NSA and GCHQ Exploited Antivirus Companies to Aid Hacking

Newly published documents from the National Security Agency (NSA) and the United Kingdom’s Government Communications Headquarters (GCHQ) leaked by former NSA contractor Edward Snowden reveal that the agencies targeted antivirus software developers in an attempt to evade their detection algorithm, ensuring agencies could successfully exploit their targets without detection. Top targets included Russia-based antivirus firm Kaspersky Labs.

As Kaspersky labs just came under attack from an updated version of the Duqu malware, possibly originating from Israel, now the company is just learning their networks were targeted by both the NSA and GCHQ in an attempt to reverse-engineer their antivirus software and steal information found throughout the networks for intelligence purposes.

Kaspersky labs was not the only target for the hacking duo, but the company was named among the most prominently mentioned, as reported by Firstlook’s The Intercept. Documents obtained by Snowden document GCHQ officials directly mentioning Kaspersky by name in a warrant extension request “in respect of activities which involve the modification of commercial software” made in June 2008. The request asked for authorization to reverse engineer Kaspersky and other companies software products and exploit them for intelligence benefits. The agencies have had this warrant in place since January of 2008.

“Personal security products such as the Russian anti-virus software Kaspersky continue to pose a challenge to GCHQ’s CNE [computer network exploitation] capability and SRE [software reverse engineering] is essential in order to be able to exploit such software and to prevent detection of our activities,” a GCHQ official wrote in the warrant application. “Examination of Kaspersky and other such products continues.”

The officials request mentioned Kaspersky’s name and total network access over Pakistan’s Internet infrastructure.

In obtained documents, a NSA presentation slide from a 2012 operation dubbed “Project Camberdada”, an NSA analyst outlined how the agency had intercepted e-mails from Kaspersky lab containing malware samples. Analysts used the intercepted malware samples to configure proper defenses against the malware as well as build off the samples for espionage.

Project Camberdada detailed the NSA tapping into the flow of malware samples to Kaspersky through “signals intelligence collection” in 2009, which was likely XKeyscore, another NSA program aimed at collecting worldwide Internet traffic, allowing the NSA to collect about 10 “potentially malicious files” per day. By the time the NSA had delivered the presentation, the system had already successfully caught 500 potentially malicious files, alongside 50 new malware signatures being detected and added to the intrusion detection system for the Department of Defense.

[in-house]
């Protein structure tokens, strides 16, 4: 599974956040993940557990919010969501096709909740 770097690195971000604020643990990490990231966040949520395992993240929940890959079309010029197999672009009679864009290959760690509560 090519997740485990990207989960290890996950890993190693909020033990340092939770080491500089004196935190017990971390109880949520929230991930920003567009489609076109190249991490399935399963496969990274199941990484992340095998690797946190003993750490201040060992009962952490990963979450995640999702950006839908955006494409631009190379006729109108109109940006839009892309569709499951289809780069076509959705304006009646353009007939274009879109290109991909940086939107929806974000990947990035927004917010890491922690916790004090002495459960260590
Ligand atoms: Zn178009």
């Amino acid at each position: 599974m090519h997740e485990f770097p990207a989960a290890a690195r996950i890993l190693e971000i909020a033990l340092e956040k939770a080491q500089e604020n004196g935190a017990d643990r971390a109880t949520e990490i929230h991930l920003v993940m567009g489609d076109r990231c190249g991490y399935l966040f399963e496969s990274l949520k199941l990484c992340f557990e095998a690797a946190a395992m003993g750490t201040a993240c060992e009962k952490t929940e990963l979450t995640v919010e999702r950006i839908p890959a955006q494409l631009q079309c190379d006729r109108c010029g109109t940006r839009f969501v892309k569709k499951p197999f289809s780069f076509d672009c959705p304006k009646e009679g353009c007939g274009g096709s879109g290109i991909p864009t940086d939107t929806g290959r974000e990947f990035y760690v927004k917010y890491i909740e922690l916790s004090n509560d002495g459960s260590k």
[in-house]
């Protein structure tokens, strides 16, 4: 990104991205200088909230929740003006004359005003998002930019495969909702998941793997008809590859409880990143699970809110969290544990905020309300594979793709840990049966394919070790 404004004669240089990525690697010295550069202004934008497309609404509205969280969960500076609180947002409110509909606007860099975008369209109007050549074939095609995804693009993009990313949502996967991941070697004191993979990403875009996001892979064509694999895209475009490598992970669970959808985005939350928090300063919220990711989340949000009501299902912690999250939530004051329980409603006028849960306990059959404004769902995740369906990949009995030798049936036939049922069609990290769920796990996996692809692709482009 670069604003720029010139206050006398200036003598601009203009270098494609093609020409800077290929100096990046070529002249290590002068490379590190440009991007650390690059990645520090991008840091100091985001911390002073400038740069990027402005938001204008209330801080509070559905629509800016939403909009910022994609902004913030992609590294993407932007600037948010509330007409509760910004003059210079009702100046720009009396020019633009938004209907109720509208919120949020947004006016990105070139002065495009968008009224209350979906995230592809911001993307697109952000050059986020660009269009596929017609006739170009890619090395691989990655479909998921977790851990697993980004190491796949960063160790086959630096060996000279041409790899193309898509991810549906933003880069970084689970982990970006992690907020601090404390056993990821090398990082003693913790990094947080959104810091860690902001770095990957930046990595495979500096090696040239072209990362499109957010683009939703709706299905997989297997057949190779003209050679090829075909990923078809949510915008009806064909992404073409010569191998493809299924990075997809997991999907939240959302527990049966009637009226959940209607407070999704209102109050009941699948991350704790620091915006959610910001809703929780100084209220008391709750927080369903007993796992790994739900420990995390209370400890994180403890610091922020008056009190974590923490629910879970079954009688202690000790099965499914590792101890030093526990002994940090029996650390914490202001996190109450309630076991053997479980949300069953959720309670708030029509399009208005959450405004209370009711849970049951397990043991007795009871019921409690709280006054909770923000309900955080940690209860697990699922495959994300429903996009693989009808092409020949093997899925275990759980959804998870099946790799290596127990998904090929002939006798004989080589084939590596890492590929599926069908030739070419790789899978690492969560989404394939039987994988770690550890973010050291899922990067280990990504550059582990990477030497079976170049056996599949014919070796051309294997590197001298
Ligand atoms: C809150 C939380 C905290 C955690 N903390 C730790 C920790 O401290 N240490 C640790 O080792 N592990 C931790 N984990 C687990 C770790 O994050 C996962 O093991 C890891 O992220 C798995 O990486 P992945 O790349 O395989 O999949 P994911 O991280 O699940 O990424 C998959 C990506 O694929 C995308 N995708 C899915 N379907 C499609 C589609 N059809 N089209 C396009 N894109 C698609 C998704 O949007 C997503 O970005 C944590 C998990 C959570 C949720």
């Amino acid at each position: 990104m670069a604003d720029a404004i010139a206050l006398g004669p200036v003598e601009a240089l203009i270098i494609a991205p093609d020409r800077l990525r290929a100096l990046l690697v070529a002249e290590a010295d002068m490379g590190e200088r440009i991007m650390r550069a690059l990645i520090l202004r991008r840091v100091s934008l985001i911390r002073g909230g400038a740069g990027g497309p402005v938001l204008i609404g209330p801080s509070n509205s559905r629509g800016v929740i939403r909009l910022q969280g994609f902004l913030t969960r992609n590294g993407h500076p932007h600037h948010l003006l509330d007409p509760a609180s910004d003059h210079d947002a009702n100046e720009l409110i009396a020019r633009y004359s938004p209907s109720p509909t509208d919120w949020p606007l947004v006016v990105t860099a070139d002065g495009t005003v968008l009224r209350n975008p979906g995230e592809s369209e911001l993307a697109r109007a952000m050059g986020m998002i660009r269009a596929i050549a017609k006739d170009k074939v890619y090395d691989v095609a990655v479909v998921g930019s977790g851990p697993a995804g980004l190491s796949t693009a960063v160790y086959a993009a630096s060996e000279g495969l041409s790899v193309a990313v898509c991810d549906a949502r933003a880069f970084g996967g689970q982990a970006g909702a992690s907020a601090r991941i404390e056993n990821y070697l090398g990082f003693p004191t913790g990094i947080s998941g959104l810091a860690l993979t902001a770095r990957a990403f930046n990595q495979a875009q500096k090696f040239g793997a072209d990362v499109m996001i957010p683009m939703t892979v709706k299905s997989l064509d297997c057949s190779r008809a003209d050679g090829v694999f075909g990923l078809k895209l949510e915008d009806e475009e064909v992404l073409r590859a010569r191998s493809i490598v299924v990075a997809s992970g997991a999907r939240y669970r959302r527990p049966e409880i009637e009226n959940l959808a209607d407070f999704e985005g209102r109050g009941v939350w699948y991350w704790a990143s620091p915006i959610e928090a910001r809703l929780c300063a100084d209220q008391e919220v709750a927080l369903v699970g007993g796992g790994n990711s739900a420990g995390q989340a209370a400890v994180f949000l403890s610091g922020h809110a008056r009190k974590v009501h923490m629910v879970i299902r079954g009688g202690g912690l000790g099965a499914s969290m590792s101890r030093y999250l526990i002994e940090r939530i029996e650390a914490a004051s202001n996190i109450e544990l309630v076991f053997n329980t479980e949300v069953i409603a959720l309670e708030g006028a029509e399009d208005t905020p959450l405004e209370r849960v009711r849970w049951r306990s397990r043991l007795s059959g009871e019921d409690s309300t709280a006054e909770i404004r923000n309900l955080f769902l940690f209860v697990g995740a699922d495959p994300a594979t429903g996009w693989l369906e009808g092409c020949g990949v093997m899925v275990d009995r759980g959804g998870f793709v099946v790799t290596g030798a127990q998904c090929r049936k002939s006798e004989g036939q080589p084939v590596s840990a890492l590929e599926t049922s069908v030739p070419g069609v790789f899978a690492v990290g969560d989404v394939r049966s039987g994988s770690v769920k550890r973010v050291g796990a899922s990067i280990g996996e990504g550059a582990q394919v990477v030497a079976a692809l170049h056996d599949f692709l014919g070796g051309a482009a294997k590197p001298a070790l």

The presentation also detailed how a stolen malware sample had been successfully repurposed by the Tailored Access Office at the NSA to attack targeted systems. Intelligence agencies could then “check Kaspersky AV to see if they continue to let any of these virus files through their Anti-Virus product” and “monitor the folks who provide the malware to see if they’re into more nefarious activity.” Both agencies targeted a variety of non-US based antivirus companies including Checkpoint, F-prot, F-secure and Bit Defender. However, the scope of targets could be far larger as the list contained a limited number of names.

“As noted during the recent Duqu 2.0 nation-state sponsored attack, we find it extremely worrying that government organizations are targeting security companies instead of focusing their resources against legitimate adversaries and are actively working to subvert security software that is designed to keep us all safe,” a Kaspersky spokesperson told Ars. “We are closely reviewing and investigating the information disclosed today in order to assess the potential level of risk it may pose to our infrastructure and how to effectively mitigate it. Once again, we would like to stress the need for security companies to work together as a community and fight for user privacy, the right to privacy on the Internet, thwart mass surveillance and make the world a safer place.”

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